Just for Pretty?

Raininess and grayness have been this springs consistent theme.

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Gray day ferry arrival. 


The spring warm-up has been “backwards”, as in “slow”, but we have been without sharp swings of temperature, which is a kindness to waking plants. Daffodils and narcissus have been happy.

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Pink split-cup narcissus. Royal Horticultural Society Division Number Eleven: Split-Cup, or Split-Corona Narcissi have cups that are split into multiple sections that are at least one third, but usually are at least one half, of the length of its petals (perianth). They generally fall in to one of three groups defined by form: Collar, Papillon (Butterfly) or combination types. Collar-types have cup segments opposite the petal segments, usually in two whorls of three. Papillon-types has cup segments that alternate with the petal segments in a single whorl of six. Combination-types can exhibit wildly sectioned, variably filled flowers. They may have frilly, ruffled, flat and overlapping, or whorled petal segments. (Info from Van Engelen Bulb Company)


The coolness and lack of sun mean that blooms are lasting longer than usual.

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Beauty and fragrance on a kitchen windowsill. 


That kitchen bouquet?

It took a ride on the ferry.

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Boat bouquet.


Anemones are among my favorite flowers.

When it’s too cool or too wet, they can be shy to open.

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Anemone blanda

If the rain passes and the temperature warms just a little bit…

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Happy anemones.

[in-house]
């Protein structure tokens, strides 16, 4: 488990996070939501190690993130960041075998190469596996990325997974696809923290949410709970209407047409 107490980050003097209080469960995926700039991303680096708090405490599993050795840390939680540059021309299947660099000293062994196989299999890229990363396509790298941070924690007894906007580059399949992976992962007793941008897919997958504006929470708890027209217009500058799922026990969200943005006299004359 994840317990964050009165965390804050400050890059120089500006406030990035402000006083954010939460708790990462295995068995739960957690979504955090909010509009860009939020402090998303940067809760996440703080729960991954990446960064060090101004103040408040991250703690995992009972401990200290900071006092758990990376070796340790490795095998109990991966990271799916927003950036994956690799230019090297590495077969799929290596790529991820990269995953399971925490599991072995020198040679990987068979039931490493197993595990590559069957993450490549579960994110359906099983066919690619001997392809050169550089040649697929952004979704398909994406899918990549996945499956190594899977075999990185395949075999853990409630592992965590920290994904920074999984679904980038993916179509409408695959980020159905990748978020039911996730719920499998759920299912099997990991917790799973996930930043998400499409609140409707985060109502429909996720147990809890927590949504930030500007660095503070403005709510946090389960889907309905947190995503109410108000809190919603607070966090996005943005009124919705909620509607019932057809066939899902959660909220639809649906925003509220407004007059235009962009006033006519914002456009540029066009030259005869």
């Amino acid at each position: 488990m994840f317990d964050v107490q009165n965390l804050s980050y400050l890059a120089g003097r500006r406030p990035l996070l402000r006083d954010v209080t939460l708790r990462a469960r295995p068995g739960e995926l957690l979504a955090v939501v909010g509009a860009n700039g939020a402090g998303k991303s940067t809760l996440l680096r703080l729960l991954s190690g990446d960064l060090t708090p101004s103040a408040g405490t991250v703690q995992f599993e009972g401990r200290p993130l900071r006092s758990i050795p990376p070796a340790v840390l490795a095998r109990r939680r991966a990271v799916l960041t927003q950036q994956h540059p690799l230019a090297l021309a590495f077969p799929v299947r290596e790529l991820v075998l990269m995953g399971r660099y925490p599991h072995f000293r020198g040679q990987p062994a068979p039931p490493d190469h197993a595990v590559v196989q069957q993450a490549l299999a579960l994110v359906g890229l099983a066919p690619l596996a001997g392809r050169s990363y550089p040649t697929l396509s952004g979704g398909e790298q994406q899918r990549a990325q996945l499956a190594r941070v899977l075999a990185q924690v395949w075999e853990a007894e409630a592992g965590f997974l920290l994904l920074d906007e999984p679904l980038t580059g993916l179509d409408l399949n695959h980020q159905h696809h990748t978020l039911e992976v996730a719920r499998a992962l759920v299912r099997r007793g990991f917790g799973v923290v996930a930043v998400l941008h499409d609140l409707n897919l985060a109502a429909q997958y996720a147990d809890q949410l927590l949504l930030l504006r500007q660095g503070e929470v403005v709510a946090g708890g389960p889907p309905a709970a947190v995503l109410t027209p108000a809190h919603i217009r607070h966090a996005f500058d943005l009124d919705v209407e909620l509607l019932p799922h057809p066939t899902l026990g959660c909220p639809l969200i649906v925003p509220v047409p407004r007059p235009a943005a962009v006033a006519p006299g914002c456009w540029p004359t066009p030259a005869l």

They open right up.

4 responses to “Just for Pretty?

  1. Those white anemones are rad. I have not grown ANY yet. I wanted to, but moved away first. I see them in catalogues, and SO want to grow them. The blue ones are rad too. They look so natural.
    I have grown the fancy hybrids, but they do not naturalize, and would stand out too much in the forests.

      • It’s a phrase that I think is from the upper US Midwest. It’s a way of saying that something is done for “pretty” and not for “practical”. The first place I remember seeing the phrase is in one of Laura Ingalls Wilder’s “Little House on the Prairie” series of books. I have also occasionally heard the phrase in speech, and it has always been from people who are northern middle Americans.

      • Well, that makes sense, that something is just good enough for being pretty, but otherwise useless. I heard it in reference to the Amish hexes, which I think means that even those who consider them to be artifacts of superstition can appreciate their aesthetic appeal. Pennsylvania is not exactly in the Midwest, but Iowa is.

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